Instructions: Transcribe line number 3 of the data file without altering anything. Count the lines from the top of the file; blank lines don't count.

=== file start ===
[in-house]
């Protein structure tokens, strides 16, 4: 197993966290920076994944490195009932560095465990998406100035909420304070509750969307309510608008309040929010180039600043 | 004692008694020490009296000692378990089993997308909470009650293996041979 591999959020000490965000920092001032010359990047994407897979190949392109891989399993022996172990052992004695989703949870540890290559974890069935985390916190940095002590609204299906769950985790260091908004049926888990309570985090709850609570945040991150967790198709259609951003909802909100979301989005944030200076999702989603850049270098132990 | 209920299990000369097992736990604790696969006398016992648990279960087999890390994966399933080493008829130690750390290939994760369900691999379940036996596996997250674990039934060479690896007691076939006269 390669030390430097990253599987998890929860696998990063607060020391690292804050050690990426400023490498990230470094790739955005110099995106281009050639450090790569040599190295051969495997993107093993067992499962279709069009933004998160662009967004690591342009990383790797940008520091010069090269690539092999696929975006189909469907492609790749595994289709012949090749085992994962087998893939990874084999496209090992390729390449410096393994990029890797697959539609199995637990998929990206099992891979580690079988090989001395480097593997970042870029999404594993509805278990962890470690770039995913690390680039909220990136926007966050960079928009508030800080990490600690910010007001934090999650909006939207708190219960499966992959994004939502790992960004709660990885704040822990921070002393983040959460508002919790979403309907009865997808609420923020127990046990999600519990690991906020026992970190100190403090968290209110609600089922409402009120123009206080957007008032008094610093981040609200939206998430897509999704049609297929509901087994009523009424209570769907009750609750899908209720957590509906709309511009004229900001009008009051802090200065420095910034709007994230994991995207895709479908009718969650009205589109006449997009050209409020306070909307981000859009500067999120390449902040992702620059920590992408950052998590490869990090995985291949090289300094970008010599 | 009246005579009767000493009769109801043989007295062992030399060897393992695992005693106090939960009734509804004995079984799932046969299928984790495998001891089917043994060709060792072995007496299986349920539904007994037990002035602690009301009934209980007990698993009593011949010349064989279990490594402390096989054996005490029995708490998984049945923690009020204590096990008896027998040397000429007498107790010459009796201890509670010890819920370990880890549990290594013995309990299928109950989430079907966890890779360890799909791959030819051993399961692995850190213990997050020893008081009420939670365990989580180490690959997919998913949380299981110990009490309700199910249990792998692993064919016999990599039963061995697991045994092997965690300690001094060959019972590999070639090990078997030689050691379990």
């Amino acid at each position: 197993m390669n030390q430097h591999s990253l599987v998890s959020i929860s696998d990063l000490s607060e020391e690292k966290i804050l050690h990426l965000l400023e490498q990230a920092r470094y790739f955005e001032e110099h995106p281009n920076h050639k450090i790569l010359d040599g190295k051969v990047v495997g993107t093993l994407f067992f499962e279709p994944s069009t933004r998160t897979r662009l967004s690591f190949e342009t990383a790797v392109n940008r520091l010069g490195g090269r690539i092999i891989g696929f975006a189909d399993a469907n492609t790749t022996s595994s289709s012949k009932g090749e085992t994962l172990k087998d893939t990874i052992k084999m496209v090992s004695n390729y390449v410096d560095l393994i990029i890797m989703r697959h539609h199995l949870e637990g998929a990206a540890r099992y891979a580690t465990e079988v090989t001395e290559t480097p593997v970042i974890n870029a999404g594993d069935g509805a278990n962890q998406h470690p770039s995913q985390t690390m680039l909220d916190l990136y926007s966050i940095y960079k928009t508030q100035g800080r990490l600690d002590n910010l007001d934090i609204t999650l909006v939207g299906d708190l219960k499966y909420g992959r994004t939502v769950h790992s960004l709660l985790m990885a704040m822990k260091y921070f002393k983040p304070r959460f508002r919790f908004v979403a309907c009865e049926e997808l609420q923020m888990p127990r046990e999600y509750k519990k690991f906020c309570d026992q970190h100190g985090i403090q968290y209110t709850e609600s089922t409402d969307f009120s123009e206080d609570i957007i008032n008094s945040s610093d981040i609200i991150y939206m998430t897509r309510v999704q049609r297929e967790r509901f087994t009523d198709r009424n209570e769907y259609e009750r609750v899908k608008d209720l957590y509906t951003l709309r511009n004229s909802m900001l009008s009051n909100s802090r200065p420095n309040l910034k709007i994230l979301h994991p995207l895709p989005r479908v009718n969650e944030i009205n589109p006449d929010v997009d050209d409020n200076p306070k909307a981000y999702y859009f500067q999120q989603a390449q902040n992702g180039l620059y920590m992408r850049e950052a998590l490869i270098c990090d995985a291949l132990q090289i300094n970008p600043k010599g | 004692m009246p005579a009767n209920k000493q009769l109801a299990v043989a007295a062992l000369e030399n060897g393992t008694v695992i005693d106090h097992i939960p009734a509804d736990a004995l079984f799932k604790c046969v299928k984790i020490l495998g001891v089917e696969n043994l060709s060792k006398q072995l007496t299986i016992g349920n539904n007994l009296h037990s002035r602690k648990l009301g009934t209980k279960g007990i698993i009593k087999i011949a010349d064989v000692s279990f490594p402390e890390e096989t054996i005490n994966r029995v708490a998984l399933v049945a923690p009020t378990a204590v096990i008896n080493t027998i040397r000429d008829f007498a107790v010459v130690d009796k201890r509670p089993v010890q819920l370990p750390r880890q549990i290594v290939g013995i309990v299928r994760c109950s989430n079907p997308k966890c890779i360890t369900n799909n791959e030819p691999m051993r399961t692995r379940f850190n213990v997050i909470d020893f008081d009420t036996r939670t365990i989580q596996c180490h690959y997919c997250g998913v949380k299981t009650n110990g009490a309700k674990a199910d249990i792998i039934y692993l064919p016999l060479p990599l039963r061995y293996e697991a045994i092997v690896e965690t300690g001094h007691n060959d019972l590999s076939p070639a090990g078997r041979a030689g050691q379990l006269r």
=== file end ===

């Amino acid at each position: 197993m390669n030390q430097h591999s990253l599987v998890s959020i929860s696998d990063l000490s607060e020391e690292k966290i804050l050690h990426l965000l400023e490498q990230a920092r470094y790739f955005e001032e110099h995106p281009n920076h050639k450090i790569l010359d040599g190295k051969v990047v495997g993107t093993l994407f067992f499962e279709p994944s069009t933004r998160t897979r662009l967004s690591f190949e342009t990383a790797v392109n940008r520091l010069g490195g090269r690539i092999i891989g696929f975006a189909d399993a469907n492609t790749t022996s595994s289709s012949k009932g090749e085992t994962l172990k087998d893939t990874i052992k084999m496209v090992s004695n390729y390449v410096d560095l393994i990029i890797m989703r697959h539609h199995l949870e637990g998929a990206a540890r099992y891979a580690t465990e079988v090989t001395e290559t480097p593997v970042i974890n870029a999404g594993d069935g509805a278990n962890q998406h470690p770039s995913q985390t690390m680039l909220d916190l990136y926007s966050i940095y960079k928009t508030q100035g800080r990490l600690d002590n910010l007001d934090i609204t999650l909006v939207g299906d708190l219960k499966y909420g992959r994004t939502v769950h790992s960004l709660l985790m990885a704040m822990k260091y921070f002393k983040p304070r959460f508002r919790f908004v979403a309907c009865e049926e997808l609420q923020m888990p127990r046990e999600y509750k519990k690991f906020c309570d026992q970190h100190g985090i403090q968290y209110t709850e609600s089922t409402d969307f009120s123009e206080d609570i957007i008032n008094s945040s610093d981040i609200i991150y939206m998430t897509r309510v999704q049609r297929e967790r509901f087994t009523d198709r009424n209570e769907y259609e009750r609750v899908k608008d209720l957590y509906t951003l709309r511009n004229s909802m900001l009008s009051n909100s802090r200065p420095n309040l910034k709007i994230l979301h994991p995207l895709p989005r479908v009718n969650e944030i009205n589109p006449d929010v997009d050209d409020n200076p306070k909307a981000y999702y859009f500067q999120q989603a390449q902040n992702g180039l620059y920590m992408r850049e950052a998590l490869i270098c990090d995985a291949l132990q090289i300094n970008p600043k010599g | 004692m009246p005579a009767n209920k000493q009769l109801a299990v043989a007295a062992l000369e030399n060897g393992t008694v695992i005693d106090h097992i939960p009734a509804d736990a004995l079984f799932k604790c046969v299928k984790i020490l495998g001891v089917e696969n043994l060709s060792k006398q072995l007496t299986i016992g349920n539904n007994l009296h037990s002035r602690k648990l009301g009934t209980k279960g007990i698993i009593k087999i011949a010349d064989v000692s279990f490594p402390e890390e096989t054996i005490n994966r029995v708490a998984l399933v049945a923690p009020t378990a204590v096990i008896n080493t027998i040397r000429d008829f007498a107790v010459v130690d009796k201890r509670p089993v010890q819920l370990p750390r880890q549990i290594v290939g013995i309990v299928r994760c109950s989430n079907p997308k966890c890779i360890t369900n799909n791959e030819p691999m051993r399961t692995r379940f850190n213990v997050i909470d020893f008081d009420t036996r939670t365990i989580q596996c180490h690959y997919c997250g998913v949380k299981t009650n110990g009490a309700k674990a199910d249990i792998i039934y692993l064919p016999l060479p990599l039963r061995y293996e697991a045994i092997v690896e965690t300690g001094h007691n060959d019972l590999s076939p070639a090990g078997r041979a030689g050691q379990l006269r």